Thursday, 7 May 2015
Hungarian East with 1984's Az Áldozat (Sodoma) [The Victim (Sodom)]
I confess that I hadn't been aware of this band until recently when I heard this record. I realize it's been put out on CD so I'll display it quite briefly. Evidently the band has an enormous discography following a first record put out in 1981.
What appealed to me with regards to this one is that the music is all instrumental and written for a ballet.
A transitional album of the great Hungarian prog heroes: the old line-up was almost split up but they haven’t been teamed up with Takáts yet.
This is not a regularly progressive rock record but music composed for a ballet performed in progressive rock vein. The sound is very traditional: the record sounds similar to the debut Játékok the synthetic sound present on the two succeeding albums is not apparent here. Not only the sound reminds to the first album but also some of the musical themes have been heard on Játékok. Those who liked their first album will definitely enjoy this.
This is a completely instrumental album and very functional as music. The closing track is a revised repetition of the opening ‘Sodom’, slightly in the vein of ‘Fanfare for the Common Man’, both seem to run too long. The tracks in between are generally moderate in tempo and more interesting. The two standouts are ‘Women’s Lament’ and the beautiful ‘Lea’ which is clearly the record’s best moment with the guitar work within. ‘Auction’ is an ambient like piece which is very functional, while ‘Dance of Course’ is in the vein of the first and last track with more energy.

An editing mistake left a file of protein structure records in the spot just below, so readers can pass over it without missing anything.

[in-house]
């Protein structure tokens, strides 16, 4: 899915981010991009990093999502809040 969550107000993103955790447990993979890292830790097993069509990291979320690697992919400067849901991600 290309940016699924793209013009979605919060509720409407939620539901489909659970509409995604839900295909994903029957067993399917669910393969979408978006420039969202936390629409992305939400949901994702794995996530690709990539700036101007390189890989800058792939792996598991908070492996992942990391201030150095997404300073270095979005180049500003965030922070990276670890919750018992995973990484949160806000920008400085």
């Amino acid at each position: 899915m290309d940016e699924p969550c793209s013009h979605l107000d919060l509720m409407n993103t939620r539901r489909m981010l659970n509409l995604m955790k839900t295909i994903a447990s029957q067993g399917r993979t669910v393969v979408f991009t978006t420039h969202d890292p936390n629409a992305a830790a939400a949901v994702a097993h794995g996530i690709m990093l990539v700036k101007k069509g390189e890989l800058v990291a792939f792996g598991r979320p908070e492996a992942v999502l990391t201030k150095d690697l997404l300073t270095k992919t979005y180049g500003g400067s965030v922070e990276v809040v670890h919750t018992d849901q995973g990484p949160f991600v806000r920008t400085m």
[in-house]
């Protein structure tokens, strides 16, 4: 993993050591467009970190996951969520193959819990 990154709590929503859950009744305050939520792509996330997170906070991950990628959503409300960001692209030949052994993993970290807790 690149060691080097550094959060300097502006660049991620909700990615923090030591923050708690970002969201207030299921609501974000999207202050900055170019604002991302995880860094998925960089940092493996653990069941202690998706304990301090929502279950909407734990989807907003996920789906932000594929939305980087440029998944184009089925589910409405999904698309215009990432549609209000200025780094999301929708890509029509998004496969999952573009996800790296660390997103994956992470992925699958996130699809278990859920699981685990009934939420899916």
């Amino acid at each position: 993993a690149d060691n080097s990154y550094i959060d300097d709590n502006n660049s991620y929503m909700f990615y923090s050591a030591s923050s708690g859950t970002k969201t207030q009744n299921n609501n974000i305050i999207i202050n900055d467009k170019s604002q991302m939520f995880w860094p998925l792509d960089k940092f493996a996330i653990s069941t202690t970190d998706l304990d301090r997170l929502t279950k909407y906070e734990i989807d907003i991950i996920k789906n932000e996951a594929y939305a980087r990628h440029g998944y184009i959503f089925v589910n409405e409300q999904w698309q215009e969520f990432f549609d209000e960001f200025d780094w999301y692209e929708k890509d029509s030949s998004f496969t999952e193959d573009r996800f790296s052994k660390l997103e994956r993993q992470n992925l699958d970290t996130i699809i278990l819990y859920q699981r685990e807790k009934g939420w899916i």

I would say Sodom is a very good album since East for me is still a standout act of Hungarian progressive rock. On the other hand something is missing here: a short material where almost half of the running time is occupied by the first and last track. That’s why I recommend this one for fans and collectors only.
It is definitely disappointing that the last track reiterates the first, tritones notwithstanding. I dearly would have loved to see this with choreography. Anyways I'll throw in all the first four records at the bottom. Here's the first track for your listening pleasure: